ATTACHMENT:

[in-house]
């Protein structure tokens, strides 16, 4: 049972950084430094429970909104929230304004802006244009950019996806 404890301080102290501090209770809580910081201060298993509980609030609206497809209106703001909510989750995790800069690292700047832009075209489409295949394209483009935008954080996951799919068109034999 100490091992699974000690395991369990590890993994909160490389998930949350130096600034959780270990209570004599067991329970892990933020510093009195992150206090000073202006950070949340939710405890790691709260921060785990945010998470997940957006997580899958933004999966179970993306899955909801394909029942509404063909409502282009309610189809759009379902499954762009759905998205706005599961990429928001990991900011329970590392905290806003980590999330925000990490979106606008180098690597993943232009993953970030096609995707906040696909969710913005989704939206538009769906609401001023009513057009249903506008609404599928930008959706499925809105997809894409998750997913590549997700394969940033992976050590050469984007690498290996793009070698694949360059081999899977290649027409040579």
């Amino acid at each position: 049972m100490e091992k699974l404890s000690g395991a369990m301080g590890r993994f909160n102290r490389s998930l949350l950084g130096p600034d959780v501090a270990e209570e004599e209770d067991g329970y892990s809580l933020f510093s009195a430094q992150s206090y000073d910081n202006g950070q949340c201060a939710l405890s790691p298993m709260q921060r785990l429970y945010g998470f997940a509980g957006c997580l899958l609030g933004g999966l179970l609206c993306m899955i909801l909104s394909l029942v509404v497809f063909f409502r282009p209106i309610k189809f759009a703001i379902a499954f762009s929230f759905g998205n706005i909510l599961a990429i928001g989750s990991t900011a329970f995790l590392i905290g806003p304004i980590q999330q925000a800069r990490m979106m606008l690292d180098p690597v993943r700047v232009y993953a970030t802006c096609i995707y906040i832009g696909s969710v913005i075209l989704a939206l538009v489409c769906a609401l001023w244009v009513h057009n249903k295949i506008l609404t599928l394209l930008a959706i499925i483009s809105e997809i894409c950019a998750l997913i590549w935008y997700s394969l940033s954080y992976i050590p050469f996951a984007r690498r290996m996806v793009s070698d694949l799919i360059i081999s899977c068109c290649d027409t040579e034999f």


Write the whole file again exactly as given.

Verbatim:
[in-house]
């Protein structure tokens, strides 16, 4: 049972950084430094429970909104929230304004802006244009950019996806 404890301080102290501090209770809580910081201060298993509980609030609206497809209106703001909510989750995790800069690292700047832009075209489409295949394209483009935008954080996951799919068109034999 100490091992699974000690395991369990590890993994909160490389998930949350130096600034959780270990209570004599067991329970892990933020510093009195992150206090000073202006950070949340939710405890790691709260921060785990945010998470997940957006997580899958933004999966179970993306899955909801394909029942509404063909409502282009309610189809759009379902499954762009759905998205706005599961990429928001990991900011329970590392905290806003980590999330925000990490979106606008180098690597993943232009993953970030096609995707906040696909969710913005989704939206538009769906609401001023009513057009249903506008609404599928930008959706499925809105997809894409998750997913590549997700394969940033992976050590050469984007690498290996793009070698694949360059081999899977290649027409040579």
């Amino acid at each position: 049972m100490e091992k699974l404890s000690g395991a369990m301080g590890r993994f909160n102290r490389s998930l949350l950084g130096p600034d959780v501090a270990e209570e004599e209770d067991g329970y892990s809580l933020f510093s009195a430094q992150s206090y000073d910081n202006g950070q949340c201060a939710l405890s790691p298993m709260q921060r785990l429970y945010g998470f997940a509980g957006c997580l899958l609030g933004g999966l179970l609206c993306m899955i909801l909104s394909l029942v509404v497809f063909f409502r282009p209106i309610k189809f759009a703001i379902a499954f762009s929230f759905g998205n706005i909510l599961a990429i928001g989750s990991t900011a329970f995790l590392i905290g806003p304004i980590q999330q925000a800069r990490m979106m606008l690292d180098p690597v993943r700047v232009y993953a970030t802006c096609i995707y906040i832009g696909s969710v913005i075209l989704a939206l538009v489409c769906a609401l001023w244009v009513h057009n249903k295949i506008l609404t599928l394209l930008a959706i499925i483009s809105e997809i894409c950019a998750l997913i590549w935008y997700s394969l940033s954080y992976i050590p050469f996951a984007r690498r290996m996806v793009s070698d694949l799919i360059i081999s899977c068109c290649d027409t040579e034999f």